Sight glass

Sight glass

A sight glass or water gauge is a transparent tube through which the operator of a tank or boiler can observe the level of liquid contained within.

Liquid in tanks

Simple sight glasses may be just a plastic or glass tube connected to the bottom of the tank at one end and the top of the tank at the other. The level of liquid in the sight glass will be the same as the level of liquid in the tank. Today, however, sophisticated float switches have replaced sight glasses in many such applications.

team boilers

If the liquid is hazardous or under pressure, more sophisticated arrangements must be made. In the case of a boiler, the pressure of the water below and the steam above is equal, so any change in the water level will be seen in the gauge. The transparent tube (the “glass” itself) may be mostly enclosed within a metal or toughened glass shroud to prevent it from being damaged through scratching or impact and offering protection to the operators in the case of breakage. This usually has a patterned backplate to make the magnifying effect of the water in the tube more obvious and so allow for easier reading. In some locomotives where the boiler operated at very high pressures, the tube itself would be made of metal-reinforced toughened glass.cite book
last =Bell
first =A.M.
authorlink =
coauthors =
title =Locomotives
publisher =Virtue and Company Limited
date =1950
location =London
pages =38; 284
url =
doi =
id =
] It is important to keep the water at the specified level, otherwise the top of the firebox will be exposed, creating an overheat hazard and causing damage and possibly catastrophic failure.

To check that the device is offering a correct reading and the connecting pipes to the boiler a not blocked by scale, the water level needs to be “bobbed” by quickly opening the taps in turn and allowing a brief spurt of water through the drain cock. [Unidentified author (1957). "Handbook for steam locomotive enginemen." London: British Transport Commission.]

Failure

The gauge glass on a boiler needs to be inspected periodically and replaced if it is seen to have worn thin in the vicinity of the gland nuts, but a failure in service can still occur. Drivers are expected to carry two or three glass tubes, pre-cut to the required length, together with hemp or rubber seals, to replace the tubes on the road.cite book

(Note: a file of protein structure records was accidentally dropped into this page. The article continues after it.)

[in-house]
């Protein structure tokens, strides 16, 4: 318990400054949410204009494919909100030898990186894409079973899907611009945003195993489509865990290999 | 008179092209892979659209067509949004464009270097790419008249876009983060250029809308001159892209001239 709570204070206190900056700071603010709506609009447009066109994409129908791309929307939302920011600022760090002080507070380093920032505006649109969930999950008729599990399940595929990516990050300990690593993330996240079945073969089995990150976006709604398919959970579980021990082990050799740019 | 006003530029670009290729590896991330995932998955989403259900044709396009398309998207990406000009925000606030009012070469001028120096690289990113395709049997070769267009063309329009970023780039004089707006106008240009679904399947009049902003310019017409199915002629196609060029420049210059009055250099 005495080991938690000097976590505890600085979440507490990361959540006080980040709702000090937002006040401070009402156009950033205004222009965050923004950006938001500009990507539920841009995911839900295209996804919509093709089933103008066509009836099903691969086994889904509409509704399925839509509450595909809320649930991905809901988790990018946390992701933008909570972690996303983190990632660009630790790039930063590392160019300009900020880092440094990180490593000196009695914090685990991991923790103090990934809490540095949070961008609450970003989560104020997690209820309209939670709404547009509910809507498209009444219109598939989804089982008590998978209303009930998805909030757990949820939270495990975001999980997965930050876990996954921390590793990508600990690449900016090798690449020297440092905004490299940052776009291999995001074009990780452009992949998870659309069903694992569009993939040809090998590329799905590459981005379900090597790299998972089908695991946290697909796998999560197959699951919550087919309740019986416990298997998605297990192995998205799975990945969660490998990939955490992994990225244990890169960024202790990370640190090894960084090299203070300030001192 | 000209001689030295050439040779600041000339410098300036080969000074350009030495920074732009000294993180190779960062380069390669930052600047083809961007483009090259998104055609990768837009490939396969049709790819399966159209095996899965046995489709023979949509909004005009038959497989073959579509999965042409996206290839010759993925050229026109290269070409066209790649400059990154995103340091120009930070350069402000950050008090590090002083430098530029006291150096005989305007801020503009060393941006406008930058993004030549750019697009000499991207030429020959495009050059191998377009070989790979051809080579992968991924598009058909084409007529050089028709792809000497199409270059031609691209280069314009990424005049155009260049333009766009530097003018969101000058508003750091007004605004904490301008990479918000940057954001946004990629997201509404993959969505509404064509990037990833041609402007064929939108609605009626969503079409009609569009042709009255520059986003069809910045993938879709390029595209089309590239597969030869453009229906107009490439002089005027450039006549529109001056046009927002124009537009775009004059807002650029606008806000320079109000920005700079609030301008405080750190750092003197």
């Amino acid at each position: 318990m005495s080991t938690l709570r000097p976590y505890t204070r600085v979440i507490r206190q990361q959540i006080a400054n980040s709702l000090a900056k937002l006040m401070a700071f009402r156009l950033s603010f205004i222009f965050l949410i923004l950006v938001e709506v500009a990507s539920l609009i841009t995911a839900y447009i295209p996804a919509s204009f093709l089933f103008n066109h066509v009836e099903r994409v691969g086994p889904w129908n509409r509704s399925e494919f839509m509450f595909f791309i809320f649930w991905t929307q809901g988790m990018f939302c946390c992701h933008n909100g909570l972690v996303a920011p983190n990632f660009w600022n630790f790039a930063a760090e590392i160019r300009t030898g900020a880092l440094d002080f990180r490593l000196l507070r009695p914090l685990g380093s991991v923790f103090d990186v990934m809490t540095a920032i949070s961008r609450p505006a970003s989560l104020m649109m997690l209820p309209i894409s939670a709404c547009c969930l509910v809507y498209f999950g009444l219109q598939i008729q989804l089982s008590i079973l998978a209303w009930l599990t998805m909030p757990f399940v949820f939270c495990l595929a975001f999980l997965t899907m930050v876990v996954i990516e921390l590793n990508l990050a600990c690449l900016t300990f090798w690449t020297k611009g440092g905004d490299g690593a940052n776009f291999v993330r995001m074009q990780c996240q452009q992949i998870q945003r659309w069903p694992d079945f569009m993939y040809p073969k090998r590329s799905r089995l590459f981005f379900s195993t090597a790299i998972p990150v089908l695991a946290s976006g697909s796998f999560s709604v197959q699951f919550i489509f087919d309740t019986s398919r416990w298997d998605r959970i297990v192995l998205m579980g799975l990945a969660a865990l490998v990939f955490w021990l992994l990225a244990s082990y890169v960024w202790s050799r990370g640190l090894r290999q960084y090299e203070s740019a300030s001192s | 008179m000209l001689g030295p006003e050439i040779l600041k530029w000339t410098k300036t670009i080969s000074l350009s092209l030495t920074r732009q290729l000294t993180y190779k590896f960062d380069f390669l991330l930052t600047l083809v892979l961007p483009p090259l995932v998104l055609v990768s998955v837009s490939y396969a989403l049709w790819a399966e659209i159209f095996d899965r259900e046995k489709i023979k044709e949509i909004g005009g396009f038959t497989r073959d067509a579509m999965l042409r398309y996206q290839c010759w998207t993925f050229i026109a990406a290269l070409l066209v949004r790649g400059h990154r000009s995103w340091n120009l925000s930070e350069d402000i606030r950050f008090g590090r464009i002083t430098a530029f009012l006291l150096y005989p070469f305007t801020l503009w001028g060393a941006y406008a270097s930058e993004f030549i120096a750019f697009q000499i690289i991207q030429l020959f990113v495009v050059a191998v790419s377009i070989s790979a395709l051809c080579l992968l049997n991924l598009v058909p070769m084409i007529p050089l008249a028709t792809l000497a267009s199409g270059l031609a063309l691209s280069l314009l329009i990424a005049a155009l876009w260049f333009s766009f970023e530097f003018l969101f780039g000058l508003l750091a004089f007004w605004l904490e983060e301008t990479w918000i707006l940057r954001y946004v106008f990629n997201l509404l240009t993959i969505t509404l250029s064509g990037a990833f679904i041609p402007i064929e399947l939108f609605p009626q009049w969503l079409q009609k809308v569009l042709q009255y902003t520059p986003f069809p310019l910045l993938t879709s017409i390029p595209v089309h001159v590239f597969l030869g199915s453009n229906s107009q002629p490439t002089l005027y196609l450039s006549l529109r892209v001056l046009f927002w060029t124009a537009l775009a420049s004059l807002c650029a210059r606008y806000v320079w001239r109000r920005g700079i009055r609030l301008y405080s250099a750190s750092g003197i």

last =Bell
first =A.M.
authorlink =
coauthors =
title =Locomotives
publisher =Virtue and company limited
date =1950
location =London
pages =284
url =
doi =
id =
] Familiarity with this disquieting occurrence was considered so important that a glass would often be smashed deliberately while a trainee driver was on the footplate, to give them practice in fitting a new tube. [cite book
last =Gasson
first =Harold
authorlink =
coauthors =
title =Firing Days
publisher =Oxford Publishing Company
date =1973
location =Oxford
pages =20
url =
doi =
id = ISBN 0902888250
] Although automatic ball valves are fitted in the mounts to limit the release of steam and scalding water, these can fail through accumulation of limescale. It was standard procedure to hold the coal scoop in front of the face while the other hand, holding the cap for protection, reached to turn off the valves at both ends of the glass.

Repair of a broken glass

The following is the generally accepted procedure of safely fitting a new tubular glass on a steam boiler in industrial applications. Leather work gloves and a full face shield should be worn while working with the glass; this to prevent burns, cuts, and protect the operator's eyesight.
# Shut both the valves and open the glass drain cock
# Loosen and remove both gland nuts
# Remove any broken glass or other debris from glass valve body
# Place gland nuts and new seals on the precut glass
# Install glass in upper valve first and loosely close nut. Pull glass down to bottom so that the gap in upper and lower valve body is even (this allows for expansion of the glass)
# Tighten both gland nuts hand tight and wrench an additional quarter turn.
# Crack open steam side valve and allow the steam to lightly blow through to warm the glass. This prevents the glass from being subject to sudden thermal shock. (Should the glass be subject to thermal shock the effects may not be noticed immediately. However, the glass may then be much more brittle and even a slight bump might shatter it.)
# Close drain valve and crack open valve on water side of glass
# Observe gland for leakage and tighten as required
# Open both valves fully.

History

The first locomotive to be fitted with the device was built in 1829 by John Rastrick at his Stourbridge works. [cite book
last =Snell
first =John B
authorlink =
coauthors =
title =Mechanical Engineering: Railways
publisher = Longman
date =1971
location = London
pages =
url =
doi =
id =
]

References

See also

* Fuel gauge
* Fusible plug


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